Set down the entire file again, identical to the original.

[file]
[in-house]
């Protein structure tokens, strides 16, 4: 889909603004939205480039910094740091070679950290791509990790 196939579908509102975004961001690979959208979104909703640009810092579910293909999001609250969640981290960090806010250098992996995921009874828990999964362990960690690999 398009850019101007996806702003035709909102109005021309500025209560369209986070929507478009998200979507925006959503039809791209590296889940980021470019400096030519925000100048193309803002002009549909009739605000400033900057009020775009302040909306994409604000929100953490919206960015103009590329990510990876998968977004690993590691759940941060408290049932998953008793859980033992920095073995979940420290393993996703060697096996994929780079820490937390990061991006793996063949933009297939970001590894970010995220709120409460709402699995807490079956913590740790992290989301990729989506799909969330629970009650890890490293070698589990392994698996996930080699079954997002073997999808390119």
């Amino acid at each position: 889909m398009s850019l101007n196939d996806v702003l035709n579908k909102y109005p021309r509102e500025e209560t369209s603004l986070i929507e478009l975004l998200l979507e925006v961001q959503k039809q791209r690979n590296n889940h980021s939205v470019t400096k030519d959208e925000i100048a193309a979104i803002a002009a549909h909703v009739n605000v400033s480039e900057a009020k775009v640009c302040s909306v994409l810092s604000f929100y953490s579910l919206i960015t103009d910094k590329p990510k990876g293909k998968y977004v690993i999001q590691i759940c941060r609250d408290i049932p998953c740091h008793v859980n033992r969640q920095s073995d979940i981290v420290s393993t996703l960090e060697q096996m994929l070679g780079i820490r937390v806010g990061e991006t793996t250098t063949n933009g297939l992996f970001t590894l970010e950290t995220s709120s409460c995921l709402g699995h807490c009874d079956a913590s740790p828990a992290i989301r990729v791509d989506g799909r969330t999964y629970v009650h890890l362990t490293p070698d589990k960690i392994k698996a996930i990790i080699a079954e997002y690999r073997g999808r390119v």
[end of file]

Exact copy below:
[in-house]
């Protein structure tokens, strides 16, 4: 889909603004939205480039910094740091070679950290791509990790 196939579908509102975004961001690979959208979104909703640009810092579910293909999001609250969640981290960090806010250098992996995921009874828990999964362990960690690999 398009850019101007996806702003035709909102109005021309500025209560369209986070929507478009998200979507925006959503039809791209590296889940980021470019400096030519925000100048193309803002002009549909009739605000400033900057009020775009302040909306994409604000929100953490919206960015103009590329990510990876998968977004690993590691759940941060408290049932998953008793859980033992920095073995979940420290393993996703060697096996994929780079820490937390990061991006793996063949933009297939970001590894970010995220709120409460709402699995807490079956913590740790992290989301990729989506799909969330629970009650890890490293070698589990392994698996996930080699079954997002073997999808390119």
């Amino acid at each position: 889909m398009s850019l101007n196939d996806v702003l035709n579908k909102y109005p021309r509102e500025e209560t369209s603004l986070i929507e478009l975004l998200l979507e925006v961001q959503k039809q791209r690979n590296n889940h980021s939205v470019t400096k030519d959208e925000i100048a193309a979104i803002a002009a549909h909703v009739n605000v400033s480039e900057a009020k775009v640009c302040s909306v994409l810092s604000f929100y953490s579910l919206i960015t103009d910094k590329p990510k990876g293909k998968y977004v690993i999001q590691i759940c941060r609250d408290i049932p998953c740091h008793v859980n033992r969640q920095s073995d979940i981290v420290s393993t996703l960090e060697q096996m994929l070679g780079i820490r937390v806010g990061e991006t793996t250098t063949n933009g297939l992996f970001t590894l970010e950290t995220s709120s409460c995921l709402g699995h807490c009874d079956a913590s740790p828990a992290i989301r990729v791509d989506g799909r969330t999964y629970v009650h890890l362990t490293p070698d589990k960690i392994k698996a996930i990790i080699a079954e997002y690999r073997g999808r390119v």